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Happy Norooz: The History and True Birth of This Celebration

Today, I'm thrilled to share some insights into a tradition close to my heart, one that's not just a cultural festivity but a profound celebration of renewal and new beginnings. Norooz is coming so let's get into it!

 

Norooz: The True History

 

First off, let's clear the air: Norooz isn't a Muslim holiday. It's a gem from the treasure trove of Zoroastrianism, an ancient faith that predates many religions and holds a special place in my heart. Norooz (sometimes spelled Nowruz) was founded by Prophet Zarathushtra around 3500 years ago. Zoroastrianism is all about living a life of good thoughts, good words, and good deeds. Zoroastrianism is arguably the world’s oldest monotheistic religion. Norooz means "new day."


Zoroastrianism grew to be a dominant faith in the ancient era, serving as the state religion of Persia (now known as ancient Iran) from 600 B.C. to 650 A.D. In the modern world, the number of Zoroastrians has dwindled to approximately 190,000 globally.


In Zoroastrian temples, a perpetual flame is maintained to symbolize the everlasting power of Ahura Mazda. Additionally, fire is esteemed for its potent purifying qualities.


Chaharshanbe Suri, an age-old and lively festival in Iran, is deeply cherished among Iranians. It is observed on the eve of the year's last Wednesday, serving as an introduction to the extensive celebrations of Nowruz, the Persian New Year. The custom of Chaharshanbe Suri is the ancient tradition of jumping over bonfires. While the fire flickers and pops, individuals of all ages leap over the flames, a gesture thought to rid them of sickness and bad luck. This practice reflects the Zoroastrian appreciation of fire as a cleansing force, representing the victory of light over darkness and the rejuvenation of the soul.

 

The Spring Equinox: A Time of Balance and Renewal

 

Norooz coincides with the Spring Equinox, a time when day and night are in perfect harmony. This year, we're gathering on March 19th , 2024 at 8:06pm PST to celebrate. It's a moment that's not just about marking a new season but also about embracing the balance and renewal that comes with it. You always celebrate it with family and gather together to usher in the New Year - usually wearing brand new clothes to start the year fresh.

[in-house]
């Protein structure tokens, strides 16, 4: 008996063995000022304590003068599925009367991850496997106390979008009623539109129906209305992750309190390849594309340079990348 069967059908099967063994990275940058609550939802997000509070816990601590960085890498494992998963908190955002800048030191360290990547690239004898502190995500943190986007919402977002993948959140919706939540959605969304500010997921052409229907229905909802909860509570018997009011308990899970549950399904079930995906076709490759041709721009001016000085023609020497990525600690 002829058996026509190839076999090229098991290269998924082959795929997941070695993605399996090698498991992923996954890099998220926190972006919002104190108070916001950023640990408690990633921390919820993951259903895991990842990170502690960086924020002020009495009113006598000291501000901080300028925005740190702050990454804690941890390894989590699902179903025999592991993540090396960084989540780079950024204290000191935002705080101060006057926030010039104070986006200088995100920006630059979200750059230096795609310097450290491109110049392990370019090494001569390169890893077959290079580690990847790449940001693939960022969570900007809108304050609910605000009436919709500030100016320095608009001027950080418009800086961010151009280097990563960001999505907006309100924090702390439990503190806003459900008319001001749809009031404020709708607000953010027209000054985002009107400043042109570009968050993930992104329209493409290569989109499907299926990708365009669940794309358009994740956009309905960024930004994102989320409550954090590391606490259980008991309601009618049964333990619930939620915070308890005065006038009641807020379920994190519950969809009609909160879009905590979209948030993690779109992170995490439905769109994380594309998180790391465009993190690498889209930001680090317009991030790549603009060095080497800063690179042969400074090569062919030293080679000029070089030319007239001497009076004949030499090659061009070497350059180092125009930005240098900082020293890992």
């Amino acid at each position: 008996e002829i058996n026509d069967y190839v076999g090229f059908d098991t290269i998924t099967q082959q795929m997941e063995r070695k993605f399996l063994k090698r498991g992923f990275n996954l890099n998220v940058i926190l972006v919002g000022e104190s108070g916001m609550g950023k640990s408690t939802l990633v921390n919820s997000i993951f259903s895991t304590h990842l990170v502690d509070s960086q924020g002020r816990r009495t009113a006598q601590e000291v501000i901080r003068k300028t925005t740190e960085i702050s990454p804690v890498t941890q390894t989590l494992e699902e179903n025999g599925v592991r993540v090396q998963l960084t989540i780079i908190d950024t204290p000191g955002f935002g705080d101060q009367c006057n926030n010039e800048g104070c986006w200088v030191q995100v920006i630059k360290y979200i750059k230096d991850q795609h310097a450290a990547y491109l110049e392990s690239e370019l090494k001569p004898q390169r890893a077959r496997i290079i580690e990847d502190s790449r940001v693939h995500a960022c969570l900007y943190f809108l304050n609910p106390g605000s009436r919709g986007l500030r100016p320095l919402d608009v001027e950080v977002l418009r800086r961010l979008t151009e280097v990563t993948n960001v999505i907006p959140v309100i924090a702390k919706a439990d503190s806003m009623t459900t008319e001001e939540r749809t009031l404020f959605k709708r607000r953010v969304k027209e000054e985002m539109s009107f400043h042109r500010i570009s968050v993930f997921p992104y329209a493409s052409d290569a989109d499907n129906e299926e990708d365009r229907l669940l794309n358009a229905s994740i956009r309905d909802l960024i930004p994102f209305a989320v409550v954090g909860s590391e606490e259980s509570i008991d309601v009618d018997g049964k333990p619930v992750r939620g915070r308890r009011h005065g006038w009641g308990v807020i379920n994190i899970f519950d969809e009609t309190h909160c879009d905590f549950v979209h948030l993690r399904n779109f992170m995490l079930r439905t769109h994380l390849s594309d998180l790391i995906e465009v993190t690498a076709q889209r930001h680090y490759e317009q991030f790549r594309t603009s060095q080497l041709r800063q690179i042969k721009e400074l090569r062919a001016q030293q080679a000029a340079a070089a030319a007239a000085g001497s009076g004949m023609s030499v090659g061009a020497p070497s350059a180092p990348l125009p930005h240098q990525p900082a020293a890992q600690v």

And guess what? Arbi and I chose this meaningful day for our wedding in 2023. We wanted our union to symbolize a fresh start, aligning our lives with the rhythms of nature and the wisdom of ancient traditions.

 

Sofreh Haft Seen: A Canvas of Symbolism

 

One of the most obvious traditions of Norooz is the Sofreh Haft Seen (Spread of 7 S's). This beautiful spread is more than just a decorative centerpiece; it's a collection of symbols, each representing hopes, dreams, and the virtues we aspire to. Here's what we include:

 

  1. Sabzeh (sprouted wheat grass): Symbolizing rebirth and growth.

  2. Samanu (sweet pudding): For affluence and the sweetness of life.

  3. Senjed (sweet, dried lotus tree fruit): For love and affection.

  4. Serkeh (vinegar): Representing patience and wisdom.

  5. Sir (garlic): A nod to health and medicine.

  6. Sib (apples): For beauty and health.

  7. Sumac (spice): Reminding us of the color of sunrise and the promise of a new day.

 

And it's not just about these items. We also include mirrors, goldfish, oranges, decorated eggs, and coins, each adding another layer of meaning and tradition to our celebration.

 

A Tradition Standing Strong

 

Because Norooz is so deeply rooted in the Zoroastrian faith, the Iranian regime has done its best to eradicate it. However, the tradition remains strong. The people of Iran won't have it—they refuse to allow the regime's disdain for this tradition to wash it away from their culture. It still holds strong and is boldly celebrated across the country.

 

So, as we set our Haft Seen and reflect on the year past, we also look forward with optimism and joy, inspired by the ancient wisdom of Zoroastrianism and the natural balance of the Equinox.

 

Happy Norooz to my Persian family and a vibrant Spring Equinox to all celebrating! Eidetoon Mobarak! سال نو مبارك



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